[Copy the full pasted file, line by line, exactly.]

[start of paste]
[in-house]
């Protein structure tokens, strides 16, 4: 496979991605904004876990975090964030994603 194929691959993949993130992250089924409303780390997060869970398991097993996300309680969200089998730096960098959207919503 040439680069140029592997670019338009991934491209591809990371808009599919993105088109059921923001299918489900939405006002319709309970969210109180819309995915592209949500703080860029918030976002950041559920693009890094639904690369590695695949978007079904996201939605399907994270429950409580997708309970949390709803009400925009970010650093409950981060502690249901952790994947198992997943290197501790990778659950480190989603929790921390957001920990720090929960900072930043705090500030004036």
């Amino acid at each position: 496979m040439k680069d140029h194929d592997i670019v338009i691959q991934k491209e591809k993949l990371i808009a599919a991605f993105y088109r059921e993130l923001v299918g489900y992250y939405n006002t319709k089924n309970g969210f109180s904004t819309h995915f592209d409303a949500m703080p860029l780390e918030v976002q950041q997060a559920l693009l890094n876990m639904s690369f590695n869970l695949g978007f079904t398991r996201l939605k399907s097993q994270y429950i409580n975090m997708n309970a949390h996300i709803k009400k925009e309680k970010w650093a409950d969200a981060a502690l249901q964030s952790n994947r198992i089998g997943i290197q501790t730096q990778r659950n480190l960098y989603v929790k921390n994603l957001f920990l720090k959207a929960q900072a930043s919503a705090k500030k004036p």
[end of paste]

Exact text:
[in-house]
């Protein structure tokens, strides 16, 4: 496979991605904004876990975090964030994603 194929691959993949993130992250089924409303780390997060869970398991097993996300309680969200089998730096960098959207919503 040439680069140029592997670019338009991934491209591809990371808009599919993105088109059921923001299918489900939405006002319709309970969210109180819309995915592209949500703080860029918030976002950041559920693009890094639904690369590695695949978007079904996201939605399907994270429950409580997708309970949390709803009400925009970010650093409950981060502690249901952790994947198992997943290197501790990778659950480190989603929790921390957001920990720090929960900072930043705090500030004036």
């Amino acid at each position: 496979m040439k680069d140029h194929d592997i670019v338009i691959q991934k491209e591809k993949l990371i808009a599919a991605f993105y088109r059921e993130l923001v299918g489900y992250y939405n006002t319709k089924n309970g969210f109180s904004t819309h995915f592209d409303a949500m703080p860029l780390e918030v976002q950041q997060a559920l693009l890094n876990m639904s690369f590695n869970l695949g978007f079904t398991r996201l939605k399907s097993q994270y429950i409580n975090m997708n309970a949390h996300i709803k009400k925009e309680k970010w650093a409950d969200a981060a502690l249901q964030s952790n994947r198992i089998g997943i290197q501790t730096q990778r659950n480190l960098y989603v929790k921390n994603l957001f920990l720090k959207a929960q900072a930043s919503a705090k500030k004036p």